A Time to Speak – Time for a wedding shake-up

Dr. Karen Shadle
Dr. Karen Shadle

May we ride down the aisle on bicycles? Can I substitute a passage from “Jane Eyre” for one of the scripture readings? Can we incorporate live butterflies into the sign of peace? We’ve been working on a choreographed version of “Love Shack” with the wedding party — where can that go in the service?

A favorite guilty pleasure of liturgy-and-music friends is to sit around and swap stories of weddings gone wild. Couples sometimes come to the Catholic sacrament of matrimony with skewed expectations and liturgical requests ranging from the downright bizarre to the patently sacrilegious. And it’s not their fault.

You see, the challenge of the Catholic marriage ritual is that it has a secular counterpart. There are no secular first Communions or secular penance rites. But the secular wedding is a cultural behemoth.

Have you ever flipped channels and stumbled upon Bridezillas? Rich Bride, Poor Bride? Beach Weddings? Bridalplasty? The Wedding Planners? My Big Fat Fabulous Wedding? Wedding Cake Masters? Say Yes to the Dress? Cool, me neither. But if I had, I could tell you that these shows all suffer from two major flaws. First, they focus on weddings, not marriages. Second, they esteem creativity as the highest virtue of a wedding ceremony.

This cultural pressure to create a one-of-a-kind wedding “experience” is what drives well-meaning couples to their odd requests.

It is not hard to see the potential for conflict with the Catholic marriage rite. A ritual, by definition, is repeated. It is never drawn up from scratch. While it is somewhat flexible, the essential elements remain the same, generation after generation. This is a profession of our Catholic faith.

In his apostolic exhortation “Familiaris Consortio,” St. John Paul II said, “The [wedding] celebration should be simple and dignified according to the norms … of the Church.” Simple. Dignified. Faith-filled. This is not the stuff of reality TV.

How can we bridge the gap? You may be aware that the church has recently made some small revisions to its marriage rite. For example, the old title “Rite of Marriage” is replaced with “Order of Celebrating Matrimony.”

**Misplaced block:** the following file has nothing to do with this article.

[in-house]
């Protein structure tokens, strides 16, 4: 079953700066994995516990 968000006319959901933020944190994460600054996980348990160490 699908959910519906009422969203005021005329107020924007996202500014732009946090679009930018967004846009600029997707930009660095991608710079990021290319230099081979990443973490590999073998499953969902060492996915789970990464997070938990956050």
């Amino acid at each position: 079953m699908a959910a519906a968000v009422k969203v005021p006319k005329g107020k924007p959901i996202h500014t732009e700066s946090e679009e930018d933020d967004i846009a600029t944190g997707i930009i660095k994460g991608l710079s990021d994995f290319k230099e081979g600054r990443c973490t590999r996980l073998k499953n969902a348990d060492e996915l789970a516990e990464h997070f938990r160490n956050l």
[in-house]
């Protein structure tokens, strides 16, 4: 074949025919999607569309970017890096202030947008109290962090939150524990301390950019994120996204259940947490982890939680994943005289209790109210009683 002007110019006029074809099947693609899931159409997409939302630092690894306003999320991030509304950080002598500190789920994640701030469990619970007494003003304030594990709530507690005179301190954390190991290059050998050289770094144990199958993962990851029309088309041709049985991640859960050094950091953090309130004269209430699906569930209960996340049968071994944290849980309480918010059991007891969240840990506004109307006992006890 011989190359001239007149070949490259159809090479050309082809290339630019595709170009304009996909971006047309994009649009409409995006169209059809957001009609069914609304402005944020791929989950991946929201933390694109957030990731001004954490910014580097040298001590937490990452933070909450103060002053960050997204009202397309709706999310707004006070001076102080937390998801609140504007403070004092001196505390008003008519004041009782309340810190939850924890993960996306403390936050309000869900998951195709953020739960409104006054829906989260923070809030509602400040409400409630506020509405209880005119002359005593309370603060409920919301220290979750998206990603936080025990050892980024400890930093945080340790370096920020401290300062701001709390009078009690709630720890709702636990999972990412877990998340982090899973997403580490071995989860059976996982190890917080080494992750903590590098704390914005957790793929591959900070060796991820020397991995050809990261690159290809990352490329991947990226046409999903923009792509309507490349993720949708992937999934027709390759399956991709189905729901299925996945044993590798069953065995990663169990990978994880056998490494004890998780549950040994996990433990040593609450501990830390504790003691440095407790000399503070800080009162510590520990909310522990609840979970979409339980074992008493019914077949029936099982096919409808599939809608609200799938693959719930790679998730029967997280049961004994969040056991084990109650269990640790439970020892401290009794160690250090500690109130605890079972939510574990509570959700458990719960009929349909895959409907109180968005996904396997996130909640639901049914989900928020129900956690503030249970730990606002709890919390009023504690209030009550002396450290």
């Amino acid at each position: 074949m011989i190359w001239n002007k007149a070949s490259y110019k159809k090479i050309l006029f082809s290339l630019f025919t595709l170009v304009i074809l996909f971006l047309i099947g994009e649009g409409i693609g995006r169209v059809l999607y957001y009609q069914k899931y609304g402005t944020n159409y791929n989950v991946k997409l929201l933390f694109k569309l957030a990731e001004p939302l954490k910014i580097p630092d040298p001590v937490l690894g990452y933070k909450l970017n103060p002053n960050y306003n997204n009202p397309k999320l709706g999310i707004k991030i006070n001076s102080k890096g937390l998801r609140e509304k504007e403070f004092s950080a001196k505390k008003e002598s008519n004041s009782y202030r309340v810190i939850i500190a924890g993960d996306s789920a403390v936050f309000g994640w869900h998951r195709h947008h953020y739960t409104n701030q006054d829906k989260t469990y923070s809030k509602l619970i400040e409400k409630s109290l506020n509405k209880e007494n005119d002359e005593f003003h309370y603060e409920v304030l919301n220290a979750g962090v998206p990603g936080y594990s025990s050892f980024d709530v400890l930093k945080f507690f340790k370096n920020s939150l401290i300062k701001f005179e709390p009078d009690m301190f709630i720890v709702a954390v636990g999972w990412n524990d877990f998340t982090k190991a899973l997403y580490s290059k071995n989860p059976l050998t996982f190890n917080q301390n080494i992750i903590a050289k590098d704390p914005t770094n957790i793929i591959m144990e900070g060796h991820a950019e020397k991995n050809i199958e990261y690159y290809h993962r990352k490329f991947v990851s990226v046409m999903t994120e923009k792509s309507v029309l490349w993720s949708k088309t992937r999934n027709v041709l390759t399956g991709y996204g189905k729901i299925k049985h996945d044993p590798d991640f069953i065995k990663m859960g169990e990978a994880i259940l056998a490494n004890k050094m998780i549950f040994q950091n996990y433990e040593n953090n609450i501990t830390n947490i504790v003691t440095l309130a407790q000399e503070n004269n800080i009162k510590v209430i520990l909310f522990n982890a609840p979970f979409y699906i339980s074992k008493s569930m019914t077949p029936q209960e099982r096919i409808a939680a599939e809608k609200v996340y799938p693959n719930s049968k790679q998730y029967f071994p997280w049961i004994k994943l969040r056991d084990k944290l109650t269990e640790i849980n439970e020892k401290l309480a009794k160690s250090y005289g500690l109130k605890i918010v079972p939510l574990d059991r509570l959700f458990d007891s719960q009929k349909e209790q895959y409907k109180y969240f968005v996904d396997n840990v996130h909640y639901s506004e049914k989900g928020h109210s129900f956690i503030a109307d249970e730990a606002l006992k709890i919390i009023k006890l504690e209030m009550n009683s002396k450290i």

I see this new emphasis on the word “matrimony” as an effort to draw more distinction between “marriage,” a legal and cultural phenomenon, and “matrimony,” a specifically sacramental and covenantal relationship.

Other changes include an expanded introduction, some new prayer and scripture options, and two optional ritual adaptations from Hispanic culture — the Giving of the Arras (coins) and the Placing of the Lazo (veil).

This revised rite presents an opportunity for all those involved in ministry to engaged couples in the church. Now is a great time to assess wedding policies at the parish and diocesan level so that these are not simply a list of “don’ts” but truly a joyful invitation to the sacrament.

We must work with charity and sensitivity to the cultural challenges that couples face while remaining faithful to the church’s ritual.

The Office of Worship is committed to helping with this effort by providing workshops on the new rite for clergy, music ministers and any other parish staff or volunteers who help prepare wedding liturgies (information and registration at archlou.org/worship). We also have a number of helpful publications for sale and diocesan marriage resources online at archlou.org/worship.

If you are not closely involved in this ministry in your parish, you still have a role. I invite all of you to pray for renewed focus on the sacrament of matrimony and to encourage the couples you know who are preparing to receive this gift of the church to do so with faith.

And if you simply must watch Bridal Week on TLC, please do so with healthy skepticism and a sense of humor!

Dr. Karen Shadle is the director of the Office of Worship for the Archdiocese of Louisville.

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